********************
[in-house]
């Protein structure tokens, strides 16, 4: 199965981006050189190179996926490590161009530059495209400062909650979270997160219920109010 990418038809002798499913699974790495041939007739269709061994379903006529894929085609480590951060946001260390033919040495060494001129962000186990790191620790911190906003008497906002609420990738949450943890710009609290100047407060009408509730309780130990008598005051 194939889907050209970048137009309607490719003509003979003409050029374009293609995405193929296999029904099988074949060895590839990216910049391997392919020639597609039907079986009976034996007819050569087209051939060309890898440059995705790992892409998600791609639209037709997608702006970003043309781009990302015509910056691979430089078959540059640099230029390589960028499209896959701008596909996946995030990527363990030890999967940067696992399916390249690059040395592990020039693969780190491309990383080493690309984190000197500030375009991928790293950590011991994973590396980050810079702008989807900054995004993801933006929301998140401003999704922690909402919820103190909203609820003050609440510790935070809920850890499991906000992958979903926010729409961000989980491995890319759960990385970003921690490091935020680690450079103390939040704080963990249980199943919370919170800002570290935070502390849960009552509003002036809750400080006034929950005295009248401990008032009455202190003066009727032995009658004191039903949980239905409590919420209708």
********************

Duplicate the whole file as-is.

[in-house]
């Protein structure tokens, strides 16, 4: 199965981006050189190179996926490590161009530059495209400062909650979270997160219920109010 990418038809002798499913699974790495041939007739269709061994379903006529894929085609480590951060946001260390033919040495060494001129962000186990790191620790911190906003008497906002609420990738949450943890710009609290100047407060009408509730309780130990008598005051 194939889907050209970048137009309607490719003509003979003409050029374009293609995405193929296999029904099988074949060895590839990216910049391997392919020639597609039907079986009976034996007819050569087209051939060309890898440059995705790992892409998600791609639209037709997608702006970003043309781009990302015509910056691979430089078959540059640099230029390589960028499209896959701008596909996946995030990527363990030890999967940067696992399916390249690059040395592990020039693969780190491309990383080493690309984190000197500030375009991928790293950590011991994973590396980050810079702008989807900054995004993801933006929301998140401003999704922690909402919820103190909203609820003050609440510790935070809920850890499991906000992958979903926010729409961000989980491995890319759960990385970003921690490091935020680690450079103390939040704080963990249980199943919370919170800002570290935070502390849960009552509003002036809750400080006034929950005295009248401990008032009455202190003066009727032995009658004191039903949980239905409590919420209708």